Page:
“Running is my escape. I run not only to stay in shape, but because I really enjoy it. When I run trails I love to listen to loud music and enjoy the scenery. When I run on the treadmill, which is often with my schedule, I like to watch movies to pass the time. I try to sign up for a race every month or so just to be amongst fellow runners and to push myself to get better and improve with each race. It gives me something to work toward,” Wolfe said.
“My oldest daughter, Allison, 7, has also taken a liking to running and wants to run with me. We have run two 5Ks together as I pushed my youngest daughter, Emily, 4, in a stroller. We have plans to run a few more 5Ks before the year is over,” commented Wolfe, who is looking forward to the relay.
“The setup of the relay is quite neat and well planned. I hope it goes smoothly for us Steubenville/Wintersville/Bloomingdale runners. I’ve asked a few friends, but no one is keen on the mileage and pace for my leg.”
If no support runners sign up for her stage, Wolfe won’t sweat it.
“I don’t mind running solo, and I know my parents will show up along the way to cheer me on. This run is for all the first responders and military personnel who show up every day to help, serve and protect us. Thank you to all of them for all they have done and continue to do every day.”
Melanie Wherry Owen of Cincinnati, formerly of Toronto, is the lead runner for stage 106, 11.6 miles from the Bloomingdale Fire Department to the Cadiz Fire Department.
She learned about the relay through a Facebook post, noticing that the course runs through Jefferson County where she was born and raised.
She felt motivated to participate.
“It’s been 20 years since that terrifying day of 9/11/2001,” Owen commented. “I’m running to pay tribute to the military for our freedoms and to remember those people who died that day as well as the first responders. It is a way to unite our country.”
Owen has driven the course, believing “it will be a bit challenging with some hills and the humidity to run a 10-minute-per-mile pace, but I’m going to give it my best effort to stay on pace.” She plans to run part of the beginning and end of the course. “I don’t know this particular area as well as Steubenville and Wintersville,” she said.
“I am dedicating my portion of the relay to the local first responders in Bloomingdale and Cadiz,” said Owen, the daughter of John Wherry and the late Frances Wherry.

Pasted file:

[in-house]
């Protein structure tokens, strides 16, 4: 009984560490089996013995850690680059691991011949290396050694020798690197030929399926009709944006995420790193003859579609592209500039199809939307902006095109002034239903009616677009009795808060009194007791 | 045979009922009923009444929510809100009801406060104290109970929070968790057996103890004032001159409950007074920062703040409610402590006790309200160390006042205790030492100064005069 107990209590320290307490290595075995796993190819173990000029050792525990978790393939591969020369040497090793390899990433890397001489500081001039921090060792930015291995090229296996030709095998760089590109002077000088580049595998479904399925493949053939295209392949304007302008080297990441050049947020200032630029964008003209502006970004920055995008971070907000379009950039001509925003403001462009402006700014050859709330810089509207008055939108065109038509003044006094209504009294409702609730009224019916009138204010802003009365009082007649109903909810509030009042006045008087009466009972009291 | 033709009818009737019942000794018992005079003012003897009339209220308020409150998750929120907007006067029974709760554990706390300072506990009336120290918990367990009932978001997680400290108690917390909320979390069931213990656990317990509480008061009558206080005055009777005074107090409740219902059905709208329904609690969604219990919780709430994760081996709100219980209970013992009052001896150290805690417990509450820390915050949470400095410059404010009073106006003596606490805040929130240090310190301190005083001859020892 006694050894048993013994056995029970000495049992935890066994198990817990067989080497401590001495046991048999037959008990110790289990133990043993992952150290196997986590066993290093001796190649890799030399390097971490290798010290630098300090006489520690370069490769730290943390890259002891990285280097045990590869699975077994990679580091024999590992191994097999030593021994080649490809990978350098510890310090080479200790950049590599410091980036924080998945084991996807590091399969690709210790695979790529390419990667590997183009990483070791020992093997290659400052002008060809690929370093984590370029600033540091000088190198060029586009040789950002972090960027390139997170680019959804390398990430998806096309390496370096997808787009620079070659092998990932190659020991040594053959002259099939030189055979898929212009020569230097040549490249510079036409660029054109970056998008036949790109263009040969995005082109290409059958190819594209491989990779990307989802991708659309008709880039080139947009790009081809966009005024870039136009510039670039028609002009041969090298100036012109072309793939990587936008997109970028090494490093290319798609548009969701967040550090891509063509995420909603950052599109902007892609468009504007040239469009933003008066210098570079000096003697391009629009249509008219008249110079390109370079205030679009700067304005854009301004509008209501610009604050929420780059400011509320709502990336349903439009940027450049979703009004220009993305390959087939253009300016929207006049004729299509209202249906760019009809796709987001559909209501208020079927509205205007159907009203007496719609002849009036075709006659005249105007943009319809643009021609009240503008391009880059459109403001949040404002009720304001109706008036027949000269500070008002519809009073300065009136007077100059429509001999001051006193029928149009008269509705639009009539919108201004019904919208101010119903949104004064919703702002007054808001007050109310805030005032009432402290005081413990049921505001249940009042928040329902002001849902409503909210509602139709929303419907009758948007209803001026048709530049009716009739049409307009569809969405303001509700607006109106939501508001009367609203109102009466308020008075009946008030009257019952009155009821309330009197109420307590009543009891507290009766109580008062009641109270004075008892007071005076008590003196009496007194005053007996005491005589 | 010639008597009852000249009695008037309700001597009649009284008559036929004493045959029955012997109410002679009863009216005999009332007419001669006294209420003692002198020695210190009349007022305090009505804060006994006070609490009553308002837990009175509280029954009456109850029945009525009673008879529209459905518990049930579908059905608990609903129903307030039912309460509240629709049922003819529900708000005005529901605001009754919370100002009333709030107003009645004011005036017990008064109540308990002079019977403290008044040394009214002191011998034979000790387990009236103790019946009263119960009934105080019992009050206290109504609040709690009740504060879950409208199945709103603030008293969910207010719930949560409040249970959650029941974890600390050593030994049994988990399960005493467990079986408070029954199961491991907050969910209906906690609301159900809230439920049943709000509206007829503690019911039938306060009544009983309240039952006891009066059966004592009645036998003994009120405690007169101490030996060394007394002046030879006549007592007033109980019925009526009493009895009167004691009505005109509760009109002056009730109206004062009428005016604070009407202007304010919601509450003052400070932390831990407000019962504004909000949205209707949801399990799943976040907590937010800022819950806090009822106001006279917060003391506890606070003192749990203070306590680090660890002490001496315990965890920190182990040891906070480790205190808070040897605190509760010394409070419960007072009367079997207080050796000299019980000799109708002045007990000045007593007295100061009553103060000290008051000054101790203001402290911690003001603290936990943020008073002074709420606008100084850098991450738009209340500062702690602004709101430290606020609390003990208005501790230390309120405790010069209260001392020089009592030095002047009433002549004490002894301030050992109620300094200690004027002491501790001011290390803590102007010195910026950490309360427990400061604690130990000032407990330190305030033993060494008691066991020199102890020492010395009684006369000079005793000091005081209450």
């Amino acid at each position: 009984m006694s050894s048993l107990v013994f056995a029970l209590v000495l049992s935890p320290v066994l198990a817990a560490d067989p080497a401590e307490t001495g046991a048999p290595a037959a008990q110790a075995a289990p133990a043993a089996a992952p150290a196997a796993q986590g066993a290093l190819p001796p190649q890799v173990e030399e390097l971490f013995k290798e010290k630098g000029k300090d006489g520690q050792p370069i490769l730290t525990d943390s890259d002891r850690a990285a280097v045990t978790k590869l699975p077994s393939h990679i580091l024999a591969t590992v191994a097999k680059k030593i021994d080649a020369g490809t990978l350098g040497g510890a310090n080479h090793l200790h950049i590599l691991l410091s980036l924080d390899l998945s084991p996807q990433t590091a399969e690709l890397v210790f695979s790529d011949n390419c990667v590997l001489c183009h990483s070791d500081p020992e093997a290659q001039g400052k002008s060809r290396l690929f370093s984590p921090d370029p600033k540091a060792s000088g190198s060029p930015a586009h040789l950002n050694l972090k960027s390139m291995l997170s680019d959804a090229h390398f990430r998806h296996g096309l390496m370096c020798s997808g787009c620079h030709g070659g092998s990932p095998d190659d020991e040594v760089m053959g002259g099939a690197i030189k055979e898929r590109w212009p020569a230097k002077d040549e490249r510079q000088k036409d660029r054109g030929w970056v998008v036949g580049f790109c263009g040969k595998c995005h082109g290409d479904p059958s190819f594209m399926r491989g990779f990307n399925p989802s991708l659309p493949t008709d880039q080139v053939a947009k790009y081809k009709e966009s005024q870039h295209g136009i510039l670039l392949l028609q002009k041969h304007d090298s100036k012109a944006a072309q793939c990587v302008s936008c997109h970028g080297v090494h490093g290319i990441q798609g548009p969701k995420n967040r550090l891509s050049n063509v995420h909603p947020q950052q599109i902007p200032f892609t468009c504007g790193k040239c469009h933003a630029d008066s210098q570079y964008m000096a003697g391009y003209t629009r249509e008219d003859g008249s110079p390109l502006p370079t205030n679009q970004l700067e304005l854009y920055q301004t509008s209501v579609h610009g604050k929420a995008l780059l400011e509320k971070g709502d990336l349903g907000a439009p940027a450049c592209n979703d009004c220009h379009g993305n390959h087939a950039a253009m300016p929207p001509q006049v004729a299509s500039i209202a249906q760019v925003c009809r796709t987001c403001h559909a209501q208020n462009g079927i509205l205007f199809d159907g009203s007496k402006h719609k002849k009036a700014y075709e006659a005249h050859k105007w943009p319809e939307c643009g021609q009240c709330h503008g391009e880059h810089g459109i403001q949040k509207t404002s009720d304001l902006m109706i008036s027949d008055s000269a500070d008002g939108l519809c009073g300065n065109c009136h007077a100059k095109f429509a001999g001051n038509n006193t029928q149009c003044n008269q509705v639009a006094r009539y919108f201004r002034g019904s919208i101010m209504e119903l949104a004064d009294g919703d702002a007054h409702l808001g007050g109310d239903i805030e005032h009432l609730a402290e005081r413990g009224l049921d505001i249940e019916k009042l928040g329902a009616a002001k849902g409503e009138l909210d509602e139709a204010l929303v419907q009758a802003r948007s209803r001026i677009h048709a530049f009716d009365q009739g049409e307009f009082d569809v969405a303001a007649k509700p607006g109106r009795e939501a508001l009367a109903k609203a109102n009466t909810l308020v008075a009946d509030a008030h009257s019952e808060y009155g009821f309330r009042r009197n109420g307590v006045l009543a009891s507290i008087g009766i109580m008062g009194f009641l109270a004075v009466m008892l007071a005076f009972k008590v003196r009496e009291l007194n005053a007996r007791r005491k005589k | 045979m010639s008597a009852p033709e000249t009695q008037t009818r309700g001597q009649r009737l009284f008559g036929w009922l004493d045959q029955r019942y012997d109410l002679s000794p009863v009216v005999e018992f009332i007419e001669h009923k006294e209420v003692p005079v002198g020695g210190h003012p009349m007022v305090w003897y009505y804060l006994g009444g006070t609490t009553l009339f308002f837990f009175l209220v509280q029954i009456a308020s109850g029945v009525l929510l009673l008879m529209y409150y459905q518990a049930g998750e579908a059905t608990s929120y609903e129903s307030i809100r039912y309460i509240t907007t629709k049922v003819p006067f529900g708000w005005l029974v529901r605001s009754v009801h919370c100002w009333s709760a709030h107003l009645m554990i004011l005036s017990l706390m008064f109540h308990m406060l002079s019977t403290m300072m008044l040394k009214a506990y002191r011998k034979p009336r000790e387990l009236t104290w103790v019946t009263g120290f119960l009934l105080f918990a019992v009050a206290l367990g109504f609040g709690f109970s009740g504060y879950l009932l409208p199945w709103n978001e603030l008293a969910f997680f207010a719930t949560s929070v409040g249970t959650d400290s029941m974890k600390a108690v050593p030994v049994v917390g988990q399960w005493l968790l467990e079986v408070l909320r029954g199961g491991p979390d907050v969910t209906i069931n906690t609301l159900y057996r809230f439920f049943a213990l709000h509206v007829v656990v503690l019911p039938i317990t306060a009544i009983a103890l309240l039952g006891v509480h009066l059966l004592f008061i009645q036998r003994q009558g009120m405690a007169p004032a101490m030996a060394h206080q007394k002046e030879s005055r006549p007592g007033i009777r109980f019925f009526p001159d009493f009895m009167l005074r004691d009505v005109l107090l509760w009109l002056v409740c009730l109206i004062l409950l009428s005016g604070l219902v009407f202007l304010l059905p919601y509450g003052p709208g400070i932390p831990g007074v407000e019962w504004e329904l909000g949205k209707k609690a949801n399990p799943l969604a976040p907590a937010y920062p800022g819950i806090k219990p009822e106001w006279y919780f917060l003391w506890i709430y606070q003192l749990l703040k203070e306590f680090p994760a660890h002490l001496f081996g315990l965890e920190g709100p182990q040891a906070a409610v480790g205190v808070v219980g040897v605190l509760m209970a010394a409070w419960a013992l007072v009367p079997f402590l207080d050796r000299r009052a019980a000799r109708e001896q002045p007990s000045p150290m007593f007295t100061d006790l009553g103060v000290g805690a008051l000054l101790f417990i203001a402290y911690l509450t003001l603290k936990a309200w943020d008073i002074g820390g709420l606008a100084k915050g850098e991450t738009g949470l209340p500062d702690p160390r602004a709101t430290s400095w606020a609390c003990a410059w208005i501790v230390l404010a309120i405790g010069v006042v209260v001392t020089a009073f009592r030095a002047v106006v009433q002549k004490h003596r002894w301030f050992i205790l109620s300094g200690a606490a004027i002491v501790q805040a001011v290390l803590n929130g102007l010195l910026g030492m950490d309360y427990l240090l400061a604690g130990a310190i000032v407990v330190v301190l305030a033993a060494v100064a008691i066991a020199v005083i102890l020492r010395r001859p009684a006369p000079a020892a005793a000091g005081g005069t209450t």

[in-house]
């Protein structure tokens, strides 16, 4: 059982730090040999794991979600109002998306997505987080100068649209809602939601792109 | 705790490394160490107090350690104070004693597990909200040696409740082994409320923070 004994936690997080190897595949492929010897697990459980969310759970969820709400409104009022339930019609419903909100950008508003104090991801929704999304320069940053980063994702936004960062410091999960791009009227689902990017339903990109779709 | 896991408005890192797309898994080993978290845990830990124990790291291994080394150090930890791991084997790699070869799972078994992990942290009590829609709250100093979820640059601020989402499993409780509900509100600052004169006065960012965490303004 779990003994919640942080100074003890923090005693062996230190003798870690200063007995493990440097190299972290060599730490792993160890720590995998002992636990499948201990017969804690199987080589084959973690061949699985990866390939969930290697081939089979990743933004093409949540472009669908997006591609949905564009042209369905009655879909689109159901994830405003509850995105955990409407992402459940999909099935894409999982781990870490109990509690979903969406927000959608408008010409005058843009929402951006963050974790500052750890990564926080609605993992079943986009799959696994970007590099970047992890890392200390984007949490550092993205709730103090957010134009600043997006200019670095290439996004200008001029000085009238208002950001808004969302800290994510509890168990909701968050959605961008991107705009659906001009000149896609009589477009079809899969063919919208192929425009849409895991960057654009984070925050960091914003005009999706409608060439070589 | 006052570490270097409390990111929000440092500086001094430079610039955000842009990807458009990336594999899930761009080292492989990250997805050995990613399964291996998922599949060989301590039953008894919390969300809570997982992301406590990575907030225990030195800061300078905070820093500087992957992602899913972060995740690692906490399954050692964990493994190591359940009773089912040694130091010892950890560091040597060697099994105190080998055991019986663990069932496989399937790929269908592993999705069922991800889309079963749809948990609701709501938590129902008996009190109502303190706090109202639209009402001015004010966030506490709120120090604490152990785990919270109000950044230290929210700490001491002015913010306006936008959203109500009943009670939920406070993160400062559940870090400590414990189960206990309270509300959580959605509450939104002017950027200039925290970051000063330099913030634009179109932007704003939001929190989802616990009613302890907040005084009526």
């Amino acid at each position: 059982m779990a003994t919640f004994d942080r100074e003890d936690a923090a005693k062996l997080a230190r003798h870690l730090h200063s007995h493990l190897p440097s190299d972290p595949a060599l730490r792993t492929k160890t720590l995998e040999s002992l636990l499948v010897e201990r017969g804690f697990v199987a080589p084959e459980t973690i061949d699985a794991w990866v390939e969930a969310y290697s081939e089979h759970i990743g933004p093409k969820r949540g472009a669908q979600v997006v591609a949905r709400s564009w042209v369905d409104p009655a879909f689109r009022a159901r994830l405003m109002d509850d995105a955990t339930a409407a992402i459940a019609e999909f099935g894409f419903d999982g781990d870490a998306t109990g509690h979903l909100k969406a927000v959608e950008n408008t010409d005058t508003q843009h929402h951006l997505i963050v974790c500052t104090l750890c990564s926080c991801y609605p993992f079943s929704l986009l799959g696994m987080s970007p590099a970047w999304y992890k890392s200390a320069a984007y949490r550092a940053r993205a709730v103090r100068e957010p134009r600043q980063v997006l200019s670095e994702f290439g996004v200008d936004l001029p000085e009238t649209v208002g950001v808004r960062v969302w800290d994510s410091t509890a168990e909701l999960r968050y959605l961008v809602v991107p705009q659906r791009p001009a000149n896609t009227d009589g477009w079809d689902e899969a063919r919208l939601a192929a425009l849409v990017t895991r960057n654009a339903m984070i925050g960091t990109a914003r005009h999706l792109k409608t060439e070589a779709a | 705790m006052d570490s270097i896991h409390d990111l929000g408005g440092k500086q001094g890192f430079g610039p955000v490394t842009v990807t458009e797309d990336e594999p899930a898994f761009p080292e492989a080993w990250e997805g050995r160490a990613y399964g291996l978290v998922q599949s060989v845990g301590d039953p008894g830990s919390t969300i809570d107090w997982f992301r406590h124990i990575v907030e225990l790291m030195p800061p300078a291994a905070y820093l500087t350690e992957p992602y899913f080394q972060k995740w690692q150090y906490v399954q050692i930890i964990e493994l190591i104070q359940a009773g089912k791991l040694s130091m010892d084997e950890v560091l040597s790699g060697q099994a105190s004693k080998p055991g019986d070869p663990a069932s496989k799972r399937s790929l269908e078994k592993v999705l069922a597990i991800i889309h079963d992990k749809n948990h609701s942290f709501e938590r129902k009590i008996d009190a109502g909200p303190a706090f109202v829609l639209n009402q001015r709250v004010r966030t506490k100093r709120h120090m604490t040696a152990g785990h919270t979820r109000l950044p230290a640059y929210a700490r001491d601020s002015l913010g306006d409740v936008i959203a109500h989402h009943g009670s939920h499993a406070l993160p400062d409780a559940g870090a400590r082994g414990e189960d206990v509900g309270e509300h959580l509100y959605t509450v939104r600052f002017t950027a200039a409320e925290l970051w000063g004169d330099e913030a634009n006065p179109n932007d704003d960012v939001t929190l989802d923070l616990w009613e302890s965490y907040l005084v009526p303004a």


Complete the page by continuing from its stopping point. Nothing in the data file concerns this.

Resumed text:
She is a 1988 Toronto High School graduate, 1992 West Liberty State College graduate with a bachelor’s of science degree in medical technology and a 2006 Northern Kentucky graduate with a master’s of science degree in technology management. She and her husband, Scott Owen, a 1983 THS graduate, have one daughter, Lauren Brooke Owen.
Owen started her career working as a toxicology specialist in Pittsburgh prior to relocating to Philadelphia to work at Roxborough Memorial Hospital as a medical technologist for four years. With her husband’s job transfer, the family moved to Cincinnati where she found her way into pharmaceutical research. She has spent more than 24 years dedicating her work to finding a better treatment or cure for many different therapeutic indications. Over the past seven years, her focus has been in oncology and hematology.
Owen currently serves as a senior director in the Early Phase Oncology Group at PPD where she is leading the way with implementing new innovative approaches to conducting clinical trials and bringing new therapies and hope to cancer patients. In 2018, she was nominated for the Healthcare Businesswoman of the year Luminary Award in Oncology through her employer. She credits her education she has received from Toronto City Schools as providing the knowledge base and discipline to further elevate her education and advancement in such a rewarding career.
When Owen isn’t working, she spends time doing what she loves — running.